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May 16, 2011 11:24 PM

Really burned on grease on stainless steel

This is, hopefully, a legitimate cookware question though the piece is a built in outdoor gas BBQ grill. I'm doing my regular Spring "make sure it's as clean as possible" thing and am running into some very stubborn, caked-on build-up under the front edges of the grills. This is probably from significant grease build-up, and complicated by a couple of incidents of leaving a burner on overnight. Anyway................. I've tried several things, but the blackened stainless underneath the build-up is not cooperating.

I'm using a plastic scraper and every solvent I can find that says it's safe on stainless. I've seen some online material about a paste made from baking soda and vinegar but haven't tried it yet. Any ideas of what might loosen up this stuff will be much appreciated.

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  1. Oven cleaner.

    IMHO whoever suggested using baking soda and vinegar together was playing a joke on people. You'll get a lot of fizz and not much else, as the baking soda neutralizes the vinegar.

    Frankly, IMHO, if it isn't getting in the way of using the grids then don't worry about it. This kind of polymerized fatty acid is the same kind of stuff that forms the seasoning on cast iron skillets. There is nothing unhygenic about it, as you sterilize it every time you cook on it.

    OTOH, if it's really caked on to the point that it interferes with the use of the grids, and you really want to remove it, try putting the grids into a self-cleaning oven, and running its self clean cycle. That will burn off anything that can be burned off.

    1 Reply
    1. re: Wingborn

      Oven cleaner. I would not be without it. You cannot use it on aluminum, it will pit and damage the surface, stainless and most enameled surfaces can take it. I clean all of my le Creuset once or twice a year with it. It looks all shiny and new despite 25 years of use.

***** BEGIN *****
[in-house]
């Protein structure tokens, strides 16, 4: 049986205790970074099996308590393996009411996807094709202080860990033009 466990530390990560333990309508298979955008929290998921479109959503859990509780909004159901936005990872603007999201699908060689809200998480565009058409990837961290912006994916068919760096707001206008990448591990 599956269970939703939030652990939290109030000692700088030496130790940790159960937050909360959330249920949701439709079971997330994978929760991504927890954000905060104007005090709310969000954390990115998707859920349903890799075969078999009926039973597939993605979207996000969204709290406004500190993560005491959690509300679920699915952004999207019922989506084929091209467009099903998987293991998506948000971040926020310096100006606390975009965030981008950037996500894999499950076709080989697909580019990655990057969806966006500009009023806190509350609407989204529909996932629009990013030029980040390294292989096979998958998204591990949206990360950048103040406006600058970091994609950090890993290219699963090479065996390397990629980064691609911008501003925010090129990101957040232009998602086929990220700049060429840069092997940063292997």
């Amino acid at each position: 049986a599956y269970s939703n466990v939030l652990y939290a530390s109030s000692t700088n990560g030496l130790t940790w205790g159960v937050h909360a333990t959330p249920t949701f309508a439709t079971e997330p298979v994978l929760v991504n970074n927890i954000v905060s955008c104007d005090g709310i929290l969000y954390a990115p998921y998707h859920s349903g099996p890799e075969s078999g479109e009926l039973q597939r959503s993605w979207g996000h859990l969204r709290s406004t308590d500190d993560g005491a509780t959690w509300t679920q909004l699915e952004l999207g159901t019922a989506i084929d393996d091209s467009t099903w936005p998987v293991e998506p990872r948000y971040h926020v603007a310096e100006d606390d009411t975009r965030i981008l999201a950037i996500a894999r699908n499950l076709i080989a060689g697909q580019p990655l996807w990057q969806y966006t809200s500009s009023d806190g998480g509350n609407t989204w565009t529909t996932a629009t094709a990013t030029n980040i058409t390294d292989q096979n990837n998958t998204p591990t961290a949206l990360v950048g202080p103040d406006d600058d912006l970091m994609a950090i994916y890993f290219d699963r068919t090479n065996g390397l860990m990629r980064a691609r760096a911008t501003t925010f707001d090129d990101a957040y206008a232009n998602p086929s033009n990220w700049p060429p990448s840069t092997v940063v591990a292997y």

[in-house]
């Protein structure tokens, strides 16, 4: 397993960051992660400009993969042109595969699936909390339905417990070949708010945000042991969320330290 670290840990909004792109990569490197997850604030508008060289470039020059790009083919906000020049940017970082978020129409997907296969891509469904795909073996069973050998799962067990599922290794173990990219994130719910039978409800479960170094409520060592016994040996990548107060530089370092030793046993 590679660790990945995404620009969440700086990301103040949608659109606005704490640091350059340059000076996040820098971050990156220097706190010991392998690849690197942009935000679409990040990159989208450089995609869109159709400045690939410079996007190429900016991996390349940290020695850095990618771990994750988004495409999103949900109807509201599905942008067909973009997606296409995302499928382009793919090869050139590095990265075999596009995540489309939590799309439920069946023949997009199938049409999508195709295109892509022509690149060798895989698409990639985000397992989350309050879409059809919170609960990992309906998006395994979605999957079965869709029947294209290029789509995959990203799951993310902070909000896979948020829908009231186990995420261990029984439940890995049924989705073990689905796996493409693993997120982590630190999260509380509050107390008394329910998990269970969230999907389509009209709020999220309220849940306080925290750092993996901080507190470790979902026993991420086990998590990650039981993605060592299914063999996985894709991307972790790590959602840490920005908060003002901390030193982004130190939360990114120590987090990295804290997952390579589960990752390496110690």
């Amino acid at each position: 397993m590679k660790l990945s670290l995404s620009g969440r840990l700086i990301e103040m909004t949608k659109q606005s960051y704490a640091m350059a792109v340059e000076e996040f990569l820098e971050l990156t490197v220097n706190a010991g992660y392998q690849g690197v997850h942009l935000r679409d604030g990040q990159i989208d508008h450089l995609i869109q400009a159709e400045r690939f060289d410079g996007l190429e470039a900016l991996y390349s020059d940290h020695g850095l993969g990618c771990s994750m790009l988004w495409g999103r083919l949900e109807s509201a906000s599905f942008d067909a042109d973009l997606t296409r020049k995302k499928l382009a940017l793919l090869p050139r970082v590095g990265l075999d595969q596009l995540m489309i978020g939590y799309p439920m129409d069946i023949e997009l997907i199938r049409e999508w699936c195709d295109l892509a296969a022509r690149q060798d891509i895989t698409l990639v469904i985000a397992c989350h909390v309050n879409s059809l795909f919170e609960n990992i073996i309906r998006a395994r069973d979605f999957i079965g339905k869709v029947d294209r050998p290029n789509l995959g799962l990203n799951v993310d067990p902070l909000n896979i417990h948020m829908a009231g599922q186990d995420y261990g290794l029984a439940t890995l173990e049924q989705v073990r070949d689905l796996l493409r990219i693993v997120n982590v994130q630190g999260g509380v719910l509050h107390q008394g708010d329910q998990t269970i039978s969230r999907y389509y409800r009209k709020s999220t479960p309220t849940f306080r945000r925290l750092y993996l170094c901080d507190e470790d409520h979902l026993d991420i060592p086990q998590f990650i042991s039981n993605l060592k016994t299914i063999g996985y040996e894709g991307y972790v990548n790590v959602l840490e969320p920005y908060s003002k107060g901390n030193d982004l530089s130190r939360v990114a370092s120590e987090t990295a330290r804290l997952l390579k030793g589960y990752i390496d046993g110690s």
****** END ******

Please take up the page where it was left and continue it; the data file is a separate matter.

2. "I've seen some online material about a paste made from baking soda"

      Baking soda is the food safe approach, but the more effective method is to bake off the the build-up or to use oven cleaners like Easy-Off -- much like Wingborn said.

      You said it is a stainless steel piece is built in to an outdoor grill, right? If it is inside the grill or if you can remove it, then you can just turn up the heat and bake the piece out. If it is outside of the grill, then try using oven cleaners.

      1. Use a metal putty knife as a scraper, not a plastic scraper. Greased Lightning, which contains lye and caustic soda, sprayed on and left for some time to soak, might also help loosen the grease so it is easier to scrape off with a metal scraper. You might also try scrubbing with a steel scrubber pad. Although I'm inclined to agree with Wingborn and just live with it.

        1. You might try something like this: They work fairly well and it's not supposed to scratch. I've used one to remove burnt on stuff on SS pans. Might try the burnt on grease remover that is advertised with it on Amazon.

          Good luck, let us know what works.

          5 Replies
          1. re: mikie

            That looks kinda like a ice scraper for car window. Have you tried it before?

            1. re: Chemicalkinetics

              try boiling some potato peels covered with water for 15 mins.It worked wonders on my carbon steel pan,maybe it'll work on Stainless Steel.

              1. re: petek

                I just re-read your OP and thought you were talking about a SS pot/pan.. so just go ahead and totally ignore my sugestion :D

              2. re: Chemicalkinetics

                Actually, yes. I also work for the company that sells them the plastic they use to mold these. I got one when they first came out, but didn't really use it much, but then some pots got some burnt on spots and I gave it a shot and it worked fairly well. The key is that the plastic is hard, but not harder than the material you are going to clean. The plastic is about a Rockwell hardness of 124 on the R scale or 104 on the M scale. This is equivelent to about 90 or so on the E scale, which you can now compare to the C scale, only 90 on the E scale doesn't even make the C scale, knives are in the upper 50's and 60's on the C scale for comparison. Polycarbonate, the material used for the blade of most plastic ice scrapers is about 75 on the Rockwell M scale.

                1. re: mikie

                  "The key is that the plastic is hard, but not harder than the material you are going to clean"

                  Got it. Thanks.

            2. Swell Grill and oven cleaner (aerosol can), or Sokoff carbon remover are the best two grease removers I have seen. And we clean used restaurant equipment.